When I heard a Chinese national had been approved for citizenship by a minister against the advice of officials and with a letter of recommendation from a Labour MP, after he had apparently donated to the Labour Party, I thought ‘seeing as this is coming from Ian Wishart, it’s probably nothing but the jokers better not have got themselves into anything dodgy’. So, it’s nice to see Wishart has made a fool of himself again, and accidentally turned what was meant to be this great scandal on Labour into an embarrassment for Key.
Yang Liu appears to be a slightly dodgy businessman who has got to know politicians across the political spectrum. Indeed, John Key remembers meeting him three times (funny how his memory is so clear on this, when claims he struggles to remember so much else). He gave both Labour and National $5000 in 2005. He is also apparently strongly pro-democracy and a supporter of Falun Gong, which got him off-side with the Chinese authorities.It seems he has used multiple Chinese passports in the past, which isn’t unusual among dissidents.
Dover Samuals and Pansy Wong gave him letters of recommendation for his citizenship application, a common practice for MPs. Immigration Minister Rick Barker also knows Liu. When Liu’s application came before him, he did the proper thing when there is an actual or possible conflict of interest, he passed the decision to the Assistant Minister Shane Jones, who approved it. That decision is now being reviewed.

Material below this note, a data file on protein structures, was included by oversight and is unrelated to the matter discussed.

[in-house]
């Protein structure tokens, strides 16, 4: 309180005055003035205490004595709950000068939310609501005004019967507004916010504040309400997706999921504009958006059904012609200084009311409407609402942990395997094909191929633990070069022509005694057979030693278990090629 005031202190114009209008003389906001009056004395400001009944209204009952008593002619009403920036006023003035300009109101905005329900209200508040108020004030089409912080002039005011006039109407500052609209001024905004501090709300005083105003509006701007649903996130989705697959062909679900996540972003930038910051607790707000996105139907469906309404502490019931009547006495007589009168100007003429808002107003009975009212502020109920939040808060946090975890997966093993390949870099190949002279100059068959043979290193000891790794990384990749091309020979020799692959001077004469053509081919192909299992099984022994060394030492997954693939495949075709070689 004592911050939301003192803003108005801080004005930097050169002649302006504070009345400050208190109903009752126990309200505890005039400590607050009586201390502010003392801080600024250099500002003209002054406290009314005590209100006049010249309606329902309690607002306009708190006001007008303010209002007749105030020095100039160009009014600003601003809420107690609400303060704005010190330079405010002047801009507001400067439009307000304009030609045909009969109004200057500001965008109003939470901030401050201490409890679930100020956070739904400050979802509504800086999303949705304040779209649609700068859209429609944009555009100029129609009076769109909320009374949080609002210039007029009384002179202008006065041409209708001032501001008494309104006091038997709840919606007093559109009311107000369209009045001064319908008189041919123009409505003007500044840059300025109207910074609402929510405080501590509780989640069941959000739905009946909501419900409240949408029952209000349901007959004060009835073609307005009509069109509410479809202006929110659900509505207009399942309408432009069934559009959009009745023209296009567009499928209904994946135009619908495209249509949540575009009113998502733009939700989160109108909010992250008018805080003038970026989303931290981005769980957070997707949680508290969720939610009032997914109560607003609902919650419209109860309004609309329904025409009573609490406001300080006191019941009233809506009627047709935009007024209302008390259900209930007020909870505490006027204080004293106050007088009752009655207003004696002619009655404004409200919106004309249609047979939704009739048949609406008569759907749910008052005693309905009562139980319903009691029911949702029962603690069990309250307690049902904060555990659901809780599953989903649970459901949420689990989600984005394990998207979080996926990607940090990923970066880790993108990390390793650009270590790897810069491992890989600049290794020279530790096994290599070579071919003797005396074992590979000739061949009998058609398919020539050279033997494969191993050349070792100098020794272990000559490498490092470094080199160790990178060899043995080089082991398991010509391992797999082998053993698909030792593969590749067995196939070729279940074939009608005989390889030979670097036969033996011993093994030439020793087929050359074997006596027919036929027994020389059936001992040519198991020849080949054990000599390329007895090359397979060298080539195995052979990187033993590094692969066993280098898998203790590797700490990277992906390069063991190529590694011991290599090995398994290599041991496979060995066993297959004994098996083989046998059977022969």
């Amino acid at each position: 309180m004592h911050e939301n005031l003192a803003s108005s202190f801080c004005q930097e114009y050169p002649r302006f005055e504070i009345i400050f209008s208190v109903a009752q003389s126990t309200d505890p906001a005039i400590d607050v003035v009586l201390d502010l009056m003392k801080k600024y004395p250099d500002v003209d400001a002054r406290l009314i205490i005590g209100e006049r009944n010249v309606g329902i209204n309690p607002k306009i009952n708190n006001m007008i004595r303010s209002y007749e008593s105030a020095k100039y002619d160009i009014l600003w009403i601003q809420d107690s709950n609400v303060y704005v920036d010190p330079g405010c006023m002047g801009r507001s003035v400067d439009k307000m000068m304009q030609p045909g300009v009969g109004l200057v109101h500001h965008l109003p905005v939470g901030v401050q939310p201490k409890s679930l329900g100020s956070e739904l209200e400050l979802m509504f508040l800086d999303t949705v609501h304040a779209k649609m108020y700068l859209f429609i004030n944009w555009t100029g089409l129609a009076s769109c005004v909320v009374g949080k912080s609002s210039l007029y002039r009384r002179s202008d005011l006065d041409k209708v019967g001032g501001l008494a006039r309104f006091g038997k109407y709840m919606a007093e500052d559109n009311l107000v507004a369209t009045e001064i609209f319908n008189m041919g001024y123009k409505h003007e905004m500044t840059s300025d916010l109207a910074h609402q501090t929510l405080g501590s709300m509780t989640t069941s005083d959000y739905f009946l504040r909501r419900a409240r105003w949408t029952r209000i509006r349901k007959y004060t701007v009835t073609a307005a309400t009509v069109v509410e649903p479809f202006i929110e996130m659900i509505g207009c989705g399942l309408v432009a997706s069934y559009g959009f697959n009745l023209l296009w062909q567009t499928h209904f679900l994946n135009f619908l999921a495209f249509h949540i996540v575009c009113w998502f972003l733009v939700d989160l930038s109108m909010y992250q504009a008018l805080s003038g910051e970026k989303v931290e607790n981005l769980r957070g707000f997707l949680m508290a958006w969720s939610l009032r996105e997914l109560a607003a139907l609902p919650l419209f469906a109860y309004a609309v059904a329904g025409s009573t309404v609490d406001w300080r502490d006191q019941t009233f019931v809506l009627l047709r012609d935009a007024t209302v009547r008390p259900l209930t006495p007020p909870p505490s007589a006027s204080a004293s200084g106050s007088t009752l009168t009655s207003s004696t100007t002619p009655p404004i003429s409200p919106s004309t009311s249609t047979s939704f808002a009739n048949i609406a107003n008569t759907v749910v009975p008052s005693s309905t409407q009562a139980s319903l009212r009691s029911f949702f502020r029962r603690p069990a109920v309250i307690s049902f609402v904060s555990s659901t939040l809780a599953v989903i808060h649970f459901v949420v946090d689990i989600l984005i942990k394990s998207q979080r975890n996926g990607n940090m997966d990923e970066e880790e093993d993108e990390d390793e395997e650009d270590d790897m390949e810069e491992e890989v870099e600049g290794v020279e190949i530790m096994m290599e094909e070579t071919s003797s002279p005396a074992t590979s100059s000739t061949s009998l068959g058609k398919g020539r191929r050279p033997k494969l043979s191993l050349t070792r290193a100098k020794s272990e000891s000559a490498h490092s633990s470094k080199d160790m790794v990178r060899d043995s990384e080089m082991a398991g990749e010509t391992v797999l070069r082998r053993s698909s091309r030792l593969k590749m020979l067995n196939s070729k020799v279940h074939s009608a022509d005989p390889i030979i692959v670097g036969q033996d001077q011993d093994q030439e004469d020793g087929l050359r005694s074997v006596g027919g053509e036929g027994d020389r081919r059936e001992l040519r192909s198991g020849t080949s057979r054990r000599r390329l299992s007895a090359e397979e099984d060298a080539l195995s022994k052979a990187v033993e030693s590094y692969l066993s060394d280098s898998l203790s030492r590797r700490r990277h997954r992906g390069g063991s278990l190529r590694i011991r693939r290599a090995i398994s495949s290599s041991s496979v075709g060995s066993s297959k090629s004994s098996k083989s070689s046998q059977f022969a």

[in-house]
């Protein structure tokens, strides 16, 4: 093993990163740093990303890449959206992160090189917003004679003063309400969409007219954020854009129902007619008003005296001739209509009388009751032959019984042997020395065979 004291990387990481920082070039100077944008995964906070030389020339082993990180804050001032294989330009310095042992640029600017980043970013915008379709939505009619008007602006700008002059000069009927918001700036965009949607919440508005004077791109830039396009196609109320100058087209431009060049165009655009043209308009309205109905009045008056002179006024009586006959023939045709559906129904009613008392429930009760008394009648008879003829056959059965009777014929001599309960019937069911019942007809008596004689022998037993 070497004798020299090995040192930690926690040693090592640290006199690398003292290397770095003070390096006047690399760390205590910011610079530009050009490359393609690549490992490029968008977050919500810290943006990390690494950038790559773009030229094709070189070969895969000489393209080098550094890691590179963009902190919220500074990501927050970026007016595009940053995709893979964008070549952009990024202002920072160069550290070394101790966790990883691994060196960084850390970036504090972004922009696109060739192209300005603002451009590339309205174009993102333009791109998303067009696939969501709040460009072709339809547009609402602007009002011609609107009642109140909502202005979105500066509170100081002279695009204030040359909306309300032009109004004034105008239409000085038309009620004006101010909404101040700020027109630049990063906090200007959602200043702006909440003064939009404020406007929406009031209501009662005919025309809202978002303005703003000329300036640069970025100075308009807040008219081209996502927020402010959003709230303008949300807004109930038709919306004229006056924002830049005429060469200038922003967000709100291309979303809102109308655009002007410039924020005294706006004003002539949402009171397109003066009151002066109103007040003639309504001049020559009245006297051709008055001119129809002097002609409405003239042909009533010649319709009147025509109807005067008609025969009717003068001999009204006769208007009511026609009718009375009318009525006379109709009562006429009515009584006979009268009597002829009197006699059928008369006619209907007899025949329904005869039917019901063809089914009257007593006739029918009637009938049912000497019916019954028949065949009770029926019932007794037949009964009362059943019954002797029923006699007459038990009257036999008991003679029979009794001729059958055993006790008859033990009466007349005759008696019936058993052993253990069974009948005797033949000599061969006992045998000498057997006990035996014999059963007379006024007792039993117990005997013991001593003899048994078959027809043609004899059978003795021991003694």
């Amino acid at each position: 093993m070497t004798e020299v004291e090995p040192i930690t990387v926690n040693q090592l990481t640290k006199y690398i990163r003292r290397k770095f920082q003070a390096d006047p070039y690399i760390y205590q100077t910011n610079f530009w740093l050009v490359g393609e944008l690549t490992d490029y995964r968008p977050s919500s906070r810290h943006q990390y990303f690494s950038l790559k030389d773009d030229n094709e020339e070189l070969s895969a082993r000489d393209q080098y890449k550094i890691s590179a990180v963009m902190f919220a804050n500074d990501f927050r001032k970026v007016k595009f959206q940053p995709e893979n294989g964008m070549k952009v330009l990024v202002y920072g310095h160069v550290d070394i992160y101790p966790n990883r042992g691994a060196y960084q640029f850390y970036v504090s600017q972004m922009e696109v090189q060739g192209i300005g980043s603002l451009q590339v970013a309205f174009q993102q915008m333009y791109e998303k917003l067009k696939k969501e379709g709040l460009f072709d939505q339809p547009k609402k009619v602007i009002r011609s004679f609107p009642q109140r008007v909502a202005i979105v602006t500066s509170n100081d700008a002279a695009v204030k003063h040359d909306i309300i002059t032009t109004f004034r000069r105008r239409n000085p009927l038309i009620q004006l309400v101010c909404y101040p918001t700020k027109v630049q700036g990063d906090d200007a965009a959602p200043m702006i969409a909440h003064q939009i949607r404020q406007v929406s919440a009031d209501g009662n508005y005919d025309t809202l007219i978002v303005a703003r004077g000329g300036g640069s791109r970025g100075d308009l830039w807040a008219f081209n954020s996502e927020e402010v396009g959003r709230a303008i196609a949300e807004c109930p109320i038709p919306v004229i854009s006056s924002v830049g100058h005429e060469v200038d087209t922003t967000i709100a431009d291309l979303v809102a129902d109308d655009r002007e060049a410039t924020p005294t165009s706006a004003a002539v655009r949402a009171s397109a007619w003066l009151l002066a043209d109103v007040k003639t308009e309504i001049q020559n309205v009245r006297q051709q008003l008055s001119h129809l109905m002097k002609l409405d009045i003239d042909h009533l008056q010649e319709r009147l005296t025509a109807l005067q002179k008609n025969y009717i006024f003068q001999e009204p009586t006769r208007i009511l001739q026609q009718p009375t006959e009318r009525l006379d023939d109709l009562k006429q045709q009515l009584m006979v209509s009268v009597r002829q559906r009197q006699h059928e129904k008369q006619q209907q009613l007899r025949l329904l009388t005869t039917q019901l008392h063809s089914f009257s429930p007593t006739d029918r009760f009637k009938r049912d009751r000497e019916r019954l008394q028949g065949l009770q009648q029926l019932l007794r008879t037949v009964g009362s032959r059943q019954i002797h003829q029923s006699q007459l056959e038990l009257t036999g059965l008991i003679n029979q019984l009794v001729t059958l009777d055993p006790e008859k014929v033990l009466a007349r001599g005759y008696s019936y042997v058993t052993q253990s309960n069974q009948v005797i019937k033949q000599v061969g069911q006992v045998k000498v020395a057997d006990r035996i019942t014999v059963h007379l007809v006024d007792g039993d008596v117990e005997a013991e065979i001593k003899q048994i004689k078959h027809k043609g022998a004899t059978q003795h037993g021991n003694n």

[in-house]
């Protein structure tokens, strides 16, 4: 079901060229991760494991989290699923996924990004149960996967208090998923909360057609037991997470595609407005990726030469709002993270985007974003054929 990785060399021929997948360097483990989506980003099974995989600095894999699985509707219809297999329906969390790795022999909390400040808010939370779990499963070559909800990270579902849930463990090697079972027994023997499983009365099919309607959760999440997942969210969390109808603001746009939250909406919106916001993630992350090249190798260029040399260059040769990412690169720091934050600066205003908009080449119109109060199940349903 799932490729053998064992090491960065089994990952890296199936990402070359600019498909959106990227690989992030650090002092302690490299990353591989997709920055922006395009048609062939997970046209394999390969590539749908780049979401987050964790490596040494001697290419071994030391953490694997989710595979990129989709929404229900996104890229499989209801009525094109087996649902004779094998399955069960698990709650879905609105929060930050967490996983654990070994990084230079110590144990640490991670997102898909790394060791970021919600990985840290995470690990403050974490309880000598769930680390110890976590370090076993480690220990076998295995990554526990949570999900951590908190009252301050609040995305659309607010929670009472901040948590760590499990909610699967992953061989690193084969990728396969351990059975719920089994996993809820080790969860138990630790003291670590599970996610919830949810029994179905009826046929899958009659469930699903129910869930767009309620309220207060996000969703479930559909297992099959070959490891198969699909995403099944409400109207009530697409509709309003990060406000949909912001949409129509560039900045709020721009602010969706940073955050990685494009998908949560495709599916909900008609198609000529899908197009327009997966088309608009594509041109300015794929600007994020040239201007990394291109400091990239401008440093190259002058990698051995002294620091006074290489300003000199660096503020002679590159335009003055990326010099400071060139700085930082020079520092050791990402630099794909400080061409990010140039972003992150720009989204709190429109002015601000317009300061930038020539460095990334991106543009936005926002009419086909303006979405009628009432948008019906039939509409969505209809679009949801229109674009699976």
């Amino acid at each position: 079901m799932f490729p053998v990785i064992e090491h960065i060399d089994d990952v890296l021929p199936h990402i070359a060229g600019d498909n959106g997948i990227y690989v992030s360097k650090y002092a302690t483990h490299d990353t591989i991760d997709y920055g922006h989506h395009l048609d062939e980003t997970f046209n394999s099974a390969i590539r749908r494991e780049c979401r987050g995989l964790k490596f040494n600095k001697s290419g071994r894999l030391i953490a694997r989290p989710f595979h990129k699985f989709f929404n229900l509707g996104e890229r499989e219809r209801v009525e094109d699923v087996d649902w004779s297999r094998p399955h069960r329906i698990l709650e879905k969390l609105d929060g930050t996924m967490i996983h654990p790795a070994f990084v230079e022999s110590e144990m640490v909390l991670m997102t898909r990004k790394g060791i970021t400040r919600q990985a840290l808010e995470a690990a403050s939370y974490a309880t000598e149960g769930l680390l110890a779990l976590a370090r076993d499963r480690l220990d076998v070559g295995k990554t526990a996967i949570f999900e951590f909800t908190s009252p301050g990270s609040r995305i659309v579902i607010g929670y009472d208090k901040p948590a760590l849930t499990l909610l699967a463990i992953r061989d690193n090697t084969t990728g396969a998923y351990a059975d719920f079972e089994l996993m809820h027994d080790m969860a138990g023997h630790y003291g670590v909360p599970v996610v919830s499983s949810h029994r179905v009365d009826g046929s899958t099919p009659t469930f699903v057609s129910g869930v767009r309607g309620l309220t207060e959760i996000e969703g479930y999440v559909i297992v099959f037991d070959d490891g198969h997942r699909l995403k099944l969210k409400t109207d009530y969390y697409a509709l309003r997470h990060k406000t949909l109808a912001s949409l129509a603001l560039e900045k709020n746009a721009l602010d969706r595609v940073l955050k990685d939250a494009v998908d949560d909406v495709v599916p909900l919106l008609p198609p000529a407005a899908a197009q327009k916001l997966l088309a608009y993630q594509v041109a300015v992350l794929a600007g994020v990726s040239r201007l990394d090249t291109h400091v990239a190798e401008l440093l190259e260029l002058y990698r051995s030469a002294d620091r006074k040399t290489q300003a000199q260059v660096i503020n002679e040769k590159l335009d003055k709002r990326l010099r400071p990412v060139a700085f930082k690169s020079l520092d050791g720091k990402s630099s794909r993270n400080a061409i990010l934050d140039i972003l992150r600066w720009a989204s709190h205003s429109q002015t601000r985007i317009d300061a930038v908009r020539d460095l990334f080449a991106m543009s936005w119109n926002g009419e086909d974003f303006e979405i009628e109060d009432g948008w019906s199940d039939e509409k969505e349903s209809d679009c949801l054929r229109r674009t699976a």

The allegation of corruption is simply dumb. Liu gave a small amount of money to both major parties, the Minister correctly stood aside from the decision given his personal acquaintance with Liu. The idea that Labour is giving citizenship to people who give them $5000 donations is laughable, the guy isn’t even a Labour man he has just been getting to know politicians, regardless of party. Indeed, he seems to have known National better.
Frankly, we get emailed things like this all the time. Pointing to a few pieces of data and alleging that it there must be some huge story underneath it all. In my experience, these things usually rest on all kinds of assumptions for which there are simply no evidence. It’s the kind of thing that Ian Wishart has built his reputation on.